If you’ve never heard of a zine before, you’re not alone. I was first introduced to them for a library event that I was responsible for hosting back in March 2023. According to the University of Texas Libraries (who explains better than I do), a zine is a “small circulation publication” which usually involves words and pictures. The word zine comes from “fanzine,…[which] emerged as early as the 1930s among fans of science fiction. Zines also have roots in the informal, underground publications that focused on social and political activism in the ’60s” (https://guides.lib.utexas.edu/c.php?g=576544&p=3977232 ). Zines are also used by artists to share their works in an accessible fashion, as they are either cheap or given for free. They also are limited in number, so it not as widely accessed as the typical magazine in the supermarket. However, workshops and videos are available to people to make their own zines. In the workshop I helped host in the University of Michigan Library, we had old books and comics available for people to use to make zines. Unfortunately, that event wasn’t very popular as we only had one student stay and make their own zine, but looking retrospectively, we might have needed more marketing since the majority of people haven’t been introduced to zines. I was really proud of the way mine came out (You can view my first ever zine here: https://photos.app.goo.gl/HBQEy1vWkiZ8EULM6 ).
Prior knowledge of zines came in handy when it was time for our final class assignment for my third and final class abroad: African American Expats in Copenhagen and Paris. The content of the course is exactly what the title says, but we learned about the research that Dr. Ethelene Whitmire has taken on in exploring and analyzing the history of African American expats. She usually teaches this course, but her colleague Lesley-Ann Brown stepped in as our instructor. Professor Brown (or Lesley– she doesn’t mind either way) wanted us to develop and create a zine from our analysis, experiences, and reflections of our class content. She ended up giving us complete creative freedom which I and the rest of my classmates weren’t prepared for. Not that I mind having the ability to create on a whim, it was surprising because all the students expected to be walked through the entire thing, but I think it was a good idea that we had more freedom. No one likes having their creativity restricted. I actually went with Lesley to buy some creative materials to make a physical zine, but us students ended up using Canva to create our zine. Now, I’m not sponsored by Canva, but I love using it. I use to create advertisements and graphics for my library engagement job and I use it to edit videos…and I have a lot of videos to edit. I’ve gotten a lot of video content during my time abroad but I have yet to edit it all, but I promise it will happen. Anyway I digress– Canva is great and that’s the interface we used to create our zine. We decided to split it up by each of us doing one page and it being complied together (my page is page 8, there’s a bowl on Danish strawberries on it. That is how red they genuinely look; I didn’t use a filter). We gave each other access to papers we had submitted for assignments and pictures we took in Copenhagen and Paris, so there are some repeats in text and pictures. I will actually submit my papers in a separate blog so you can get a full context, but my page in the zine is in tandem with the title of the zine (which yours truly did come up with, using inspiration from the letter written on page 16 of the zine): so-called utopia. I based my page off of these questions: What is it like, being my full authentic Black self in countries that attempt “color-blindness”? How does one deal with the mental conflict of living temporarily in one of the happiest countries in the world when said country has dealt so much damage and harm to people of color and indigenousness communities? I actually don’t have a concrete answer to these questions, but I think that is to be expected with such complex questions.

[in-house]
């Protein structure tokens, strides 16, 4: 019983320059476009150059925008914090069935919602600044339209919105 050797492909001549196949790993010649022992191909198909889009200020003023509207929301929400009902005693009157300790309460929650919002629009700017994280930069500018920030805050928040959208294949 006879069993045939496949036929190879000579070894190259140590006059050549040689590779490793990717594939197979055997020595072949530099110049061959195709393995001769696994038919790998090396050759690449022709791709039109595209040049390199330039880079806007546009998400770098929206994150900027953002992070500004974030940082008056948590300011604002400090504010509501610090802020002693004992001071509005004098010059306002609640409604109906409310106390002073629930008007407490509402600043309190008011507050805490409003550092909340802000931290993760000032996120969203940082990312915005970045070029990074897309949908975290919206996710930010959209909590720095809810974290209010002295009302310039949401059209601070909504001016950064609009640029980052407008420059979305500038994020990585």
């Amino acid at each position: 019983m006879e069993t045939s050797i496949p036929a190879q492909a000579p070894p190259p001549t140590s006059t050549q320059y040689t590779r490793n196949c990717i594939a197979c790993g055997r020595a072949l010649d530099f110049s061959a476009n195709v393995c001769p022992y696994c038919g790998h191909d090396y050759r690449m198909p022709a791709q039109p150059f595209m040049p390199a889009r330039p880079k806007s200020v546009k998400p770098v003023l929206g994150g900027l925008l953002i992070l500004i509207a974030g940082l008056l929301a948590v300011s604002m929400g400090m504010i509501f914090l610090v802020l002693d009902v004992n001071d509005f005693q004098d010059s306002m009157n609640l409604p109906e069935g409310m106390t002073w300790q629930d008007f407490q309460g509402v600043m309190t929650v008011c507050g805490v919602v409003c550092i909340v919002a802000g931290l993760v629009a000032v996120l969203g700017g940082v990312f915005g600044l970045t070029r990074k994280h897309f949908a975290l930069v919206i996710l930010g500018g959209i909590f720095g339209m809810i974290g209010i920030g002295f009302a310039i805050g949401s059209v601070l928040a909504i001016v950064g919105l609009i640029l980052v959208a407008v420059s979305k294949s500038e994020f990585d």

I do think the medium of a zine was fantastic to display the reflections from my classmates and I. It’s available for you to read and ponder here: https://www.canva.com/design/DAFqTEgxhTI/WwrFelQBq-4vLqEYsCbNqg/view?utm_content=DAFqTEgxhTI&utm_campaign=designshare&utm_medium=link&utm_source=publishsharelink